Notwithstanding this waiver, we have the discretion to consider the conduct if

“(1) [there is] error; (2) that is plain; and (3) the error * * * affect[s] substantial rights.”  State v. Griller, 583 N.W.2d 736, 740 (Minn. 1998).  “If these three prongs are met, the appellate court then assesses whether it should address the error to ensure fairness and the integrity of the judicial proceedings.” 


            It is well-established that the prosecuting attorney may not express a personal opinion by endorsing the credibility of the witnesses.  State v. Porter, 526 N.W.2d 359, 364 (Minn. 1995); State v. Parker, 353 N.W.2d 122, 128 (Minn. 1984); State v. Duncan, 608 N.W.2d 551, 555 (Minn. App. 2000), review denied (Minn. May 16, 2000).  However, “the prosecutor has a right to * * * vigorously argue that the state’s witnesses were worthy of credibility.”  State v. Googins, 255 N.W.2d 805, 806 (Minn. 1977). 

            Here, the prosecutor did not provide a personal endorsement, but only commented on witness credibility.  His statements were in response to appellant’s argument that E.T. and J.B. were “coached” and testified falsely because they received a deal from the state in exchange for their testimony.

            The prosecutor’s statements were virtually identical to those in Parker.  (“I think, they are telling the truth.”), as to which the court said:

Although we disapprove of closing arguments personally endorsing the credibility of the state’s witnesses and injecting personal opinion, we do not believe that the statements in the instant case reach the threshold of impropriety. 


353 N.W.2d at 128.


            Moreover, even if this had been prosecutorial misconduct, it would not necessarily require a new trial.  Porter, 526 N.W.2d at 365.  The evidence of appellant’s guilt was strong, the district court properly instructed the jury to base their verdict on the evidence and that counsel’s statements were not evidence, and appellant received a fair trial.  Any prosecutorial misconduct would be considered harmless and not grounds for reversal.



Appellant claims that the district court erred in sentencing him to serve consecutively his 48-month sentence for kidnapping with his 86-month sentence for first-degree assault.  Specifically, appellant claims that a consecutive sentence is an upward departure from the sentencing guidelines and must be supported by aggravating factors.  See State v. Butterfield, 555 N.W.2d 526, 532 (Minn. App. 1996), review denied (Minn. Dec. 17, 1996).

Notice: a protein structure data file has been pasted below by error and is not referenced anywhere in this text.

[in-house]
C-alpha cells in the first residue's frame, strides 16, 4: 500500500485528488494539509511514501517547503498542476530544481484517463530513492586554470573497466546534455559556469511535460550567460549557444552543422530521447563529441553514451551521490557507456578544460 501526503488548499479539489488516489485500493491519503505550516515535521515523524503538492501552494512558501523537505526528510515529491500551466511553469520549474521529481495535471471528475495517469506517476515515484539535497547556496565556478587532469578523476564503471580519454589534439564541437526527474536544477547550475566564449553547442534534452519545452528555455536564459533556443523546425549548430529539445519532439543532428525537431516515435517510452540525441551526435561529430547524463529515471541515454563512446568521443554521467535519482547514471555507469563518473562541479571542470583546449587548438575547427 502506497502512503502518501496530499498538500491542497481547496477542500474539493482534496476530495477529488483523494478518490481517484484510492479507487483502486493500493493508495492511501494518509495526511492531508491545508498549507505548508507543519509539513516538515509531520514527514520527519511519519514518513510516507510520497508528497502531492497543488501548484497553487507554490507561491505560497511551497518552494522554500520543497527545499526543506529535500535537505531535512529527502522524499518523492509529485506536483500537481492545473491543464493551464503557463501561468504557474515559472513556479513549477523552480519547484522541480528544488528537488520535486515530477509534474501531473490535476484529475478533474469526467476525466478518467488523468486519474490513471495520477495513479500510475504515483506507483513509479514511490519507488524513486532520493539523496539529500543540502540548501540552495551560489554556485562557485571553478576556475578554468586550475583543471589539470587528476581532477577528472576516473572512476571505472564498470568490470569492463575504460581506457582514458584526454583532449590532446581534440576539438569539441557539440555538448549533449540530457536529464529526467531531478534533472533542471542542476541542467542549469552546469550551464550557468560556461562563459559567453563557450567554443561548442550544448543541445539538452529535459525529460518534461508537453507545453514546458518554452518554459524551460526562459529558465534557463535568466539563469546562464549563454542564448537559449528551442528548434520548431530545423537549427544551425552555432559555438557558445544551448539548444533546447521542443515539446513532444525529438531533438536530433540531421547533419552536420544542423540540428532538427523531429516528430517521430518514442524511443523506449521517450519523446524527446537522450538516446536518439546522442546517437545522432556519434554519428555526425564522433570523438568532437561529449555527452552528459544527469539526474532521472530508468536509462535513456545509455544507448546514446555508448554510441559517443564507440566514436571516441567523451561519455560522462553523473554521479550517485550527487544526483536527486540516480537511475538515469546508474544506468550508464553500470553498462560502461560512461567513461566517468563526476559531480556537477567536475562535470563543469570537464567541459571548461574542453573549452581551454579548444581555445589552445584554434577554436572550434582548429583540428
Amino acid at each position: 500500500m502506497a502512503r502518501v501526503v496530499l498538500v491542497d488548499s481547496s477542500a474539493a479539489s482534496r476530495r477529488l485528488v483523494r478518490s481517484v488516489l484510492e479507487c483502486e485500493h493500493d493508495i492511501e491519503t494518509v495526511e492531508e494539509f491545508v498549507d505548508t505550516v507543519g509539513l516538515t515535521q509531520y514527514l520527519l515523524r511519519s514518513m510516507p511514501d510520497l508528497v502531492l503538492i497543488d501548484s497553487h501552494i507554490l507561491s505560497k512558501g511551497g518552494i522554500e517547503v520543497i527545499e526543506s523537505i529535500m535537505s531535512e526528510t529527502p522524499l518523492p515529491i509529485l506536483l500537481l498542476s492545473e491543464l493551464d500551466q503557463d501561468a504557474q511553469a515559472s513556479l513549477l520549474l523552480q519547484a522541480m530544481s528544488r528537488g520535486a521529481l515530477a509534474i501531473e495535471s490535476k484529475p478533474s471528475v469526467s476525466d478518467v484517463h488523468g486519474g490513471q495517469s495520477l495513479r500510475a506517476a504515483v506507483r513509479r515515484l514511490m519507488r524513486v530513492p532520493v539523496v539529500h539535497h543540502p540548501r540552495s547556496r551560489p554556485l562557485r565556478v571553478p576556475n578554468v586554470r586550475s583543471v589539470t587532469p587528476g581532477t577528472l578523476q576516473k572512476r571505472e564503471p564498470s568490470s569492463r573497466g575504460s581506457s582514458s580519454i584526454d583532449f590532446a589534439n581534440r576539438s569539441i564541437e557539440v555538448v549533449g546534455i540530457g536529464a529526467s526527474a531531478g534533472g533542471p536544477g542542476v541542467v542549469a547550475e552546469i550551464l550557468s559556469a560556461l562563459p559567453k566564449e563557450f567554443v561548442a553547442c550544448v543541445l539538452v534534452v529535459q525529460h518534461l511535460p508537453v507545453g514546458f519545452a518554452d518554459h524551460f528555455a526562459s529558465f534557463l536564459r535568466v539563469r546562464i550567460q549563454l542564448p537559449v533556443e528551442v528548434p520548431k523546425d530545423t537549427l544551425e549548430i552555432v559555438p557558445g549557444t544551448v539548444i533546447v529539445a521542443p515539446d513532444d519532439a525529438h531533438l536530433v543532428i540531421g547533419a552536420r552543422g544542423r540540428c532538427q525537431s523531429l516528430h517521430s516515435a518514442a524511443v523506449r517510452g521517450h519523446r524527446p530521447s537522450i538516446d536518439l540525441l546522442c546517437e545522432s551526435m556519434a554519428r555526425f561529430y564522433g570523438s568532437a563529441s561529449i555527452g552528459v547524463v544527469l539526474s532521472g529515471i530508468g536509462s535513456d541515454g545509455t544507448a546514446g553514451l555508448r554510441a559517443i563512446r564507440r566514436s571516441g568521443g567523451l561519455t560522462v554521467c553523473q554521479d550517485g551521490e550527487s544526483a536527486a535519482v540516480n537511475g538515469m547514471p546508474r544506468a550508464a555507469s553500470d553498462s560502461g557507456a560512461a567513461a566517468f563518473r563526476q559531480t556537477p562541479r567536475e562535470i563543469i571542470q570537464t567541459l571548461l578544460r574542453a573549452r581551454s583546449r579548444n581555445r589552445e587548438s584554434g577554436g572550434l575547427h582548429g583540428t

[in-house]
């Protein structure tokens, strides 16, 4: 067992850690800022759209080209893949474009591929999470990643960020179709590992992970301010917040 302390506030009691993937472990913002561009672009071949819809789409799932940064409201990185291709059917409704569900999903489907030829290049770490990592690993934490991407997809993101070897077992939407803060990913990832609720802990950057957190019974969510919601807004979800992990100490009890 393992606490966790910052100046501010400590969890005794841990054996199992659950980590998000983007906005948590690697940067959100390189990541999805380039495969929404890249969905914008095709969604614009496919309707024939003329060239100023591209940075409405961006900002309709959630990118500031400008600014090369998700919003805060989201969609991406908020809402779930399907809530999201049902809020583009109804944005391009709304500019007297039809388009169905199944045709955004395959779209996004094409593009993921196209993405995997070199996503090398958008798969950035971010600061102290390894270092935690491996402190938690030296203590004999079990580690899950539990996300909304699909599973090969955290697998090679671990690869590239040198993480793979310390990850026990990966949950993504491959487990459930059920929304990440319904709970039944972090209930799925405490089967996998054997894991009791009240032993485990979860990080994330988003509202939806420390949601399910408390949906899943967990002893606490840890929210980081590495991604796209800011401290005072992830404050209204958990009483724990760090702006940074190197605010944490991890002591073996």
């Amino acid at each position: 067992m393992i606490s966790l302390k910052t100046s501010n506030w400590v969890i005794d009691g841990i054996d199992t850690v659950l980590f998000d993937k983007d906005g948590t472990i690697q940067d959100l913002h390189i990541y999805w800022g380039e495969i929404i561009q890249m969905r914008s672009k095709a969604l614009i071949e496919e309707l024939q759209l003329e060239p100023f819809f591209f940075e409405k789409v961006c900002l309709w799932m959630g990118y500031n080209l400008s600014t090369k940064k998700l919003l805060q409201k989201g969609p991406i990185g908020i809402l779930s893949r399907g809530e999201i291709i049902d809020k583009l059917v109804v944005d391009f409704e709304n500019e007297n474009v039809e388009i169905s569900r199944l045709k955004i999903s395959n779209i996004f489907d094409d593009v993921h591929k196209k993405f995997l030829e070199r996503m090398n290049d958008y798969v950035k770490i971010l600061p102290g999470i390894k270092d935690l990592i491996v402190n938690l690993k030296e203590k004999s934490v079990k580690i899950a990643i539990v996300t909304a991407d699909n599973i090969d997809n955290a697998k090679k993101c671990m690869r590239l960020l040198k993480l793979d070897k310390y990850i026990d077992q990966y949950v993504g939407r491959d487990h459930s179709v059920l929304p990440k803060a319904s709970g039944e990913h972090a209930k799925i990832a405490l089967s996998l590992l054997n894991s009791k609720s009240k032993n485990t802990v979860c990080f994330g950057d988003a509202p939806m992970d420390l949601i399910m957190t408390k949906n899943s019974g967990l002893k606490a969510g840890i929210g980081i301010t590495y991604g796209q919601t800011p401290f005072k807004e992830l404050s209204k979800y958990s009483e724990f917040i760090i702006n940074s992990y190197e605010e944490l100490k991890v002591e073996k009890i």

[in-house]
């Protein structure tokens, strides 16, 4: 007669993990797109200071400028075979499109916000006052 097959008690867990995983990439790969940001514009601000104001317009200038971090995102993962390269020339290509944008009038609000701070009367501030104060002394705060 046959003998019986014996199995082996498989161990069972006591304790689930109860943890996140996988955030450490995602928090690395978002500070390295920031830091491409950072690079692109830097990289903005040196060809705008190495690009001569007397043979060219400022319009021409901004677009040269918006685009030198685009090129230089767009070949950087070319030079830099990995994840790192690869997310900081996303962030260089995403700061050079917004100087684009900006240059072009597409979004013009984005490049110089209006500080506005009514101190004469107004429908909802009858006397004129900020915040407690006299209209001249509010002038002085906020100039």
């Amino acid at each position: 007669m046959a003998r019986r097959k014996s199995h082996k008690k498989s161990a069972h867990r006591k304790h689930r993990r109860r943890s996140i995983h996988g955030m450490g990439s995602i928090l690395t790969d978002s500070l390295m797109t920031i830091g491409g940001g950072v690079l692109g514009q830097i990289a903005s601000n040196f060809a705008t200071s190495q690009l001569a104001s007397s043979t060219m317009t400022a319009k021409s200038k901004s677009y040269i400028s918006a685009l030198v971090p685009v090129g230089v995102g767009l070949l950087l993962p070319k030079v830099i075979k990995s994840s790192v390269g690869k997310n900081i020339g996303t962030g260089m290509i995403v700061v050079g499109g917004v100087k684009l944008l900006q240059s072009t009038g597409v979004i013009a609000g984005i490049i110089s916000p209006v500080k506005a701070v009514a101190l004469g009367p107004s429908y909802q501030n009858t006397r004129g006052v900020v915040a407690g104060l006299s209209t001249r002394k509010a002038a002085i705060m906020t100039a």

Appellant’s argument ignores changes in the sentencing guidelines.  Prior to 1996, the sentencing guidelines provided that consecutive sentences could be given for multiple current felonies only if the multiple current felony convictions were for crimes against different persons.  See Minn. Sent. Guidelines II.F. (1994).  The pre-1996 version of the sentencing guidelines also indicated that “use of consecutive sentences in any other case constitutes a departure from the guidelines and requires written reasons.”  Id

Effective August 1, 1996, the sentencing guidelines were amended as follows:

There are two situations in which consecutive sentences are presumptive; there are four situations in which consecutive sentences are permissive.  The use of consecutive sentences in any other case constitutes a departure from the guidelines and requires written reasons * * *.


* * * *


Except when consecutive sentences are presumptive, consecutive sentences are permissive (may be given without departure) only in the following cases:


* * * *


2.                  Multiple current felony convictions for crimes against persons may be sentenced consecutively to each other.


Minn. Sent. Guidelines II.F. (1998).  Simultaneously, the previous comment to the guidelines, explaining why permissive consecutive sentencing required that the crimes be to separate persons, was deleted in its entirety.  See Minn. Sent. Guidelines cmt. II.F.06 (1994). 

            Appellant relies on State v. Crocker, 409 N.W.2d 840 (Minn. 1987) and Butterfield, 555 N.W.2d at 526, to support his claim that the district court erred in imposing a consecutive sentence for his first-degree assault and kidnapping convictions.  However, these cases were decided before the 1996 amendments to the sentencing guidelines. 

Under the post-1996 sentencing guidelines, applicable to this case, consecutive sentences may be given without departure and require no stated reasons.  See Minn. Sent. Guidelines II.F. (1998) (stating that multiple current felony convictions for crimes against persons may be sentenced consecutively); Minn. Sent. Guidelines cmt. II.F.04 (“The commission’s policy on permissive consecutive sentencing outline the criteria that are necessary to permit consecutive sentencing without the requirement to cite reasons for departure”).  Accordingly, we find no error in the district court’s decision to impose a consecutive sentence for kidnapping.